1. Kyrgiou M, Tsoumpou I, Vrekoussis T, Martin-Hirsch P, Arbyn M, Prendiville W, et al. The up-to-date evidence on colposcopy practice and treatment of cervical intraepithelial neoplasia: The Cochrane colposcopy & cervical cytopathology collaborative group (C5 group) approach. Cancer Treat Rev 2006;32:516–23.
2. Acharya G, Kjeldberg I, Hansen S, Sørheim N, Jacobsen B, Maltau J. Pregnancy outcome after loop electrosurgical excision procedure for the management of cervical intraepithelial neoplasia. Arch Gynecol Obstet 2005;272:109–12.
3. Blomfield P, Buxton J, Dunn J, Luesley D. Pregnancy outcome after large loop excision of the cervical transformation zone. Am J Obstet Gynecol 1993;169:620–5.
4. Braet P, Peel J, Fenton D. A case controlled study of the outcome of pregnancy following loop diathermy excision of the transformation zone. BJOG 1994;14:79–82.
5. Bruinsma F, Lumley J, Tan J, Quinn M. Precancerous changes in the cervix and risk of subsequent preterm birth. BJOG 2007;114:70–80.
6. Cruickshank M, Flannelly G, Campbell D, Kitchener H. Fertility and pregnancy outcome following large loop excision of the cervical transformation zone. BJOG 1995;102:467–70.
7. Haffenden D, Bigrigg A, Codling B, Read M. Pregnancy following large loop excision of the transformation zone. Br J Obstet Gynaecol 1993;100:1059–60.
8. Jakobsson M, Gissler M, Sainio S, Paavonen J, Tapper A. Preterm delivery after surgical treatment for cervical intraepithelial neoplasia. Obstet Gynecol 2007;109:309–13.
9. Paraskevaidis E, Koliopoulos G, Lolis E, Papanikou E, Malamou-Mitsi V, Agnantis N. Delivery outcomes following loop electrosurgical excision procedure for microinvasive (FIGO stage IA1) cervical cancer. Gynecol Oncol 2002;86:10–3.
10. Samson S, Bentley J, Fahey T, McKay D, Gill G. The effect of loop electrosurgical excision procedure on future pregnancy outcome. Obstet Gynecol 2005;105: 325–32.
11. Sjøborg K, Vistad I, Myhr S, Svenningsen R, Herzog C, Kloster-Jensen A, et al. Pregnancy outcome after cervical cone excision: a case-control study. Acta Obstet Gynecol Scand 2007;86:423–8.
12. Tan L, Pepra E, Haloob R. The outcome of pregnancy after large loop excision of the transformation zone of the cervix. J Obstet Gynaecol 2004;24:25–7.
13. Balasubramani L, Orbell S, Hagger M, Brown V, Tidy J. Do women with high-grade cervical intraepithelial neoplasia prefer a see and treat option in colposcopy? Br J Obstet Gynaecol 2007;114:39–45.
14. Gentry D, Baggish M, Brady K, Walsh P, Hungler M. The effects of loop excision of the transformation zone on cervical length: implications for pregnancy. Am J Obstet Gynecol 2000;182:516–20.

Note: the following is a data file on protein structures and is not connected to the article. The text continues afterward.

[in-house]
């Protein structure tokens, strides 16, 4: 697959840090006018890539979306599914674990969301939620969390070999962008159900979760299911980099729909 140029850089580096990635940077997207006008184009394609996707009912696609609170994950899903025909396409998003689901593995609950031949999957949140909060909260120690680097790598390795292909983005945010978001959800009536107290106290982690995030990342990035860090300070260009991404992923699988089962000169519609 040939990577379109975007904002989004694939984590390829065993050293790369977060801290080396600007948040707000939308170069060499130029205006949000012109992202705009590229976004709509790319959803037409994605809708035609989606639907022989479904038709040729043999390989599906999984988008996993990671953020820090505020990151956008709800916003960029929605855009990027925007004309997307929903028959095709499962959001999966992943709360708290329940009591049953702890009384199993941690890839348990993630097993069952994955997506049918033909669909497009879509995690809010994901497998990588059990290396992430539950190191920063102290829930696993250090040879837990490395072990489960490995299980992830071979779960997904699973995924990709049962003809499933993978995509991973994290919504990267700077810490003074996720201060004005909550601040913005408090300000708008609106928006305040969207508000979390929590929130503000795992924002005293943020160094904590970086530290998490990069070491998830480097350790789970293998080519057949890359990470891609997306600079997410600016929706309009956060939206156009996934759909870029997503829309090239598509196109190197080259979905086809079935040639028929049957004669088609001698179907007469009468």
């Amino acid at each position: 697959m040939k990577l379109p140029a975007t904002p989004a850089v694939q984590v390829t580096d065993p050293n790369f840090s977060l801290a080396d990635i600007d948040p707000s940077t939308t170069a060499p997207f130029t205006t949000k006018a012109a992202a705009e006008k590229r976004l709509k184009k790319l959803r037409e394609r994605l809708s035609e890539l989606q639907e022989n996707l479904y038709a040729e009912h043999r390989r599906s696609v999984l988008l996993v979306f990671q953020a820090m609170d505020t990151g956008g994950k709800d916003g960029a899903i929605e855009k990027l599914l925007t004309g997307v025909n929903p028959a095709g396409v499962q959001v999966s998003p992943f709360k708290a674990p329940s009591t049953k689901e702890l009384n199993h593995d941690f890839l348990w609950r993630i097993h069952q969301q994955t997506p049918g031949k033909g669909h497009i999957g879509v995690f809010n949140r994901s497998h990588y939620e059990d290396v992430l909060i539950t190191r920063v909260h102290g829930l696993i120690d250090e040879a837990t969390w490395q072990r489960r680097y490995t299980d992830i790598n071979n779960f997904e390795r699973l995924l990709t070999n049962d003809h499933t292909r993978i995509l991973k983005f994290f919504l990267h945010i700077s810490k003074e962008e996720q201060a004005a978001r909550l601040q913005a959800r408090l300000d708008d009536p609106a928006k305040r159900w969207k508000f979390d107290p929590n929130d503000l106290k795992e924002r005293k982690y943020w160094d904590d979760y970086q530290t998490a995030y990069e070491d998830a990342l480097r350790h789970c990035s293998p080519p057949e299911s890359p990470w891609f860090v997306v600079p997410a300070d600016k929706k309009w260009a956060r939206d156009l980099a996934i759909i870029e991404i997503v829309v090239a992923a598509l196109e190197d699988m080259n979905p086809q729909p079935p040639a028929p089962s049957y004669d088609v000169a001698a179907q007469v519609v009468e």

15. Kyrgiou M, Koliopoulos G, Martin-Hirsch P, Arbyn M, Prendiville W, Paraskevaidis E. Obstetric outcomes after conservative treatment for intraepithelial or early invasive cervical lesions: systematic review and meta-analysis. Lancet 2006;367:489–98.
16. Nøhr B, Tabor A, Frederiksen K, Kjaer S. Loop electrosurgical excision of the cervix and the subsequent risk of preterm delivery. Acta Obstet Gynecol Scand 2007;86:596–603.
17. Paraskevaidis E, Bilirakis E, Koliopoulos G, Lolis ED, Kalantaridou S, Paschopoulos M, et al. Cervical regeneration after diathermy excision of cervical intraepithelial neoplasia as assessed by transvaginal sonography. Eur J Obstet Gynecol Reprod Biol 2002;102:88–91.
18. Sadler L, Saftlas A, Wang W, Exeter M, Whittaker J, McCowan L. Treatment for cervical intraepithelial neoplasia and risk of preterm delivery. JAMA 2004;291:2100–6.
19. Brewster D, Stockton D, Harvey J, Mackay M. Reliability of cancer registration data in Scotland, 1997. Eur J Cancer 2002;38:414–7.
20. Cole S.. Scottish maternity and neonatal records. In: Chalmers I, McIlwaine GM, editors. Perinatal audit and surveillance. London (UK): Royal College of Obstetricians and Gynaecologists; 1980; p.39–51.
21. Carstairs V, Morris R. Deprivation and health. BMJ 1989;289:1462.
22. Steer P, Flint C. ABC of labour care: Preterm labour and premature rupture of membranes. BMJ 1999;318:1059–62.
23. Arends M, Buckley C, Wells M. Aetiology, pathogenesis and pathology of cervical neoplasia. J Clin Pathol 1998;51:96–103.
24. Crane J. Pregnancy outcome after loop electrosurgical excision procedure: a systematic review. Obstet Gynecol 2003;102:1058–62.
25. Arbyn M, Kyrgiou M, Simoens C, Raifu A, Koliopoulos G, Martin-Hirsch P, et al. Perinatal mortality and other adverse pregnancy outcomes associated with treatment of cervical intraepithelial neoplasia: a meta-analysis. BMJ 2008;337:a1284.
26. Albrechtsen S, Rasmussen S, Thoresen S, Irgens L, Iversen O. Pregnancy outcome in women before and after cervical conisation: population based cohort study. Br Med J 2008;337:a1343.
27. Mamdani M, Sykora K, Li P, Streiner D, Austin P, Rochon P et al. Reader's guide to critical appraisal of cohort studies: 2. Assessing potential for confounding. BMJ 2005;330:960–2.
28. British Society of Colposcopy and Cervical Pathology. Available at: http://www.bsccp.org.uk. Retrieved May 1, 2009.
Figure

Figure

© 2009 by The American College of Obstetricians and Gynecologists. Published by Wolters Kluwer Health, Inc. All rights reserved.